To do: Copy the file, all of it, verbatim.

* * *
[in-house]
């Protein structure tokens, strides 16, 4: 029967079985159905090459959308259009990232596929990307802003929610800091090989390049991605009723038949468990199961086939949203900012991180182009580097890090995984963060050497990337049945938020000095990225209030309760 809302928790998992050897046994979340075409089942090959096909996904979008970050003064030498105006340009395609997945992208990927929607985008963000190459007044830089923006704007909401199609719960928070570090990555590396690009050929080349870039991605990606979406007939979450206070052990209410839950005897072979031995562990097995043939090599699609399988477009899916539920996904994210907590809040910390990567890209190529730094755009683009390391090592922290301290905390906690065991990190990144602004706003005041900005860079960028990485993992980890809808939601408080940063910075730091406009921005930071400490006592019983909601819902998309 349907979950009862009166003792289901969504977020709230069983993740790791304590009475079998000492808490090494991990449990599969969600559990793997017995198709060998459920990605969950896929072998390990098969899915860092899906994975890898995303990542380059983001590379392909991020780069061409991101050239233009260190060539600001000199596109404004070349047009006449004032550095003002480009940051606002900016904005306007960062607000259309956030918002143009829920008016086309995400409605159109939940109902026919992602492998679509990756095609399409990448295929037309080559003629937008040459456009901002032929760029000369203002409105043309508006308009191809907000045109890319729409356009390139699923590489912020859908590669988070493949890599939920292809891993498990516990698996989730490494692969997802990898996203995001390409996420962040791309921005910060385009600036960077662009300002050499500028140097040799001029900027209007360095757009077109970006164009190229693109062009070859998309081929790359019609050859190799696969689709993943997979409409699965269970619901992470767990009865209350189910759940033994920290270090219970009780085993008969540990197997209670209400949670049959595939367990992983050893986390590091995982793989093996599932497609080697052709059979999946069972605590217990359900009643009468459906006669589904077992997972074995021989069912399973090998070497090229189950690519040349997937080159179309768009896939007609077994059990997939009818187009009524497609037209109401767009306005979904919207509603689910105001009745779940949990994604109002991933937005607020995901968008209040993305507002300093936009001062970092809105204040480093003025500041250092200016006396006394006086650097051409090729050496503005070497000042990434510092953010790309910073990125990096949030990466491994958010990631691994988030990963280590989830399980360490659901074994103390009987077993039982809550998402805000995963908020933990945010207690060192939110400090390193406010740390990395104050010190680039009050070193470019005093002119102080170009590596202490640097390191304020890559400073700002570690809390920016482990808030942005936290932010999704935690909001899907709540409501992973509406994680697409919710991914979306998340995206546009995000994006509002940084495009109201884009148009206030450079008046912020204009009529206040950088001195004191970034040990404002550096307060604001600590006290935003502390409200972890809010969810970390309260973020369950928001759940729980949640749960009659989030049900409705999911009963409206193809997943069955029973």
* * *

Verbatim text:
[in-house]
């Protein structure tokens, strides 16, 4: 029967079985159905090459959308259009990232596929990307802003929610800091090989390049991605009723038949468990199961086939949203900012991180182009580097890090995984963060050497990337049945938020000095990225209030309760 809302928790998992050897046994979340075409089942090959096909996904979008970050003064030498105006340009395609997945992208990927929607985008963000190459007044830089923006704007909401199609719960928070570090990555590396690009050929080349870039991605990606979406007939979450206070052990209410839950005897072979031995562990097995043939090599699609399988477009899916539920996904994210907590809040910390990567890209190529730094755009683009390391090592922290301290905390906690065991990190990144602004706003005041900005860079960028990485993992980890809808939601408080940063910075730091406009921005930071400490006592019983909601819902998309 349907979950009862009166003792289901969504977020709230069983993740790791304590009475079998000492808490090494991990449990599969969600559990793997017995198709060998459920990605969950896929072998390990098969899915860092899906994975890898995303990542380059983001590379392909991020780069061409991101050239233009260190060539600001000199596109404004070349047009006449004032550095003002480009940051606002900016904005306007960062607000259309956030918002143009829920008016086309995400409605159109939940109902026919992602492998679509990756095609399409990448295929037309080559003629937008040459456009901002032929760029000369203002409105043309508006308009191809907000045109890319729409356009390139699923590489912020859908590669988070493949890599939920292809891993498990516990698996989730490494692969997802990898996203995001390409996420962040791309921005910060385009600036960077662009300002050499500028140097040799001029900027209007360095757009077109970006164009190229693109062009070859998309081929790359019609050859190799696969689709993943997979409409699965269970619901992470767990009865209350189910759940033994920290270090219970009780085993008969540990197997209670209400949670049959595939367990992983050893986390590091995982793989093996599932497609080697052709059979999946069972605590217990359900009643009468459906006669589904077992997972074995021989069912399973090998070497090229189950690519040349997937080159179309768009896939007609077994059990997939009818187009009524497609037209109401767009306005979904919207509603689910105001009745779940949990994604109002991933937005607020995901968008209040993305507002300093936009001062970092809105204040480093003025500041250092200016006396006394006086650097051409090729050496503005070497000042990434510092953010790309910073990125990096949030990466491994958010990631691994988030990963280590989830399980360490659901074994103390009987077993039982809550998402805000995963908020933990945010207690060192939110400090390193406010740390990395104050010190680039009050070193470019005093002119102080170009590596202490640097390191304020890559400073700002570690809390920016482990808030942005936290932010999704935690909001899907709540409501992973509406994680697409919710991914979306998340995206546009995000994006509002940084495009109201884009148009206030450079008046912020204009009529206040950088001195004191970034040990404002550096307060604001600590006290935003502390409200972890809010969810970390309260973020369950928001759940729980949640749960009659989030049900409705999911009963409206193809997943069955029973």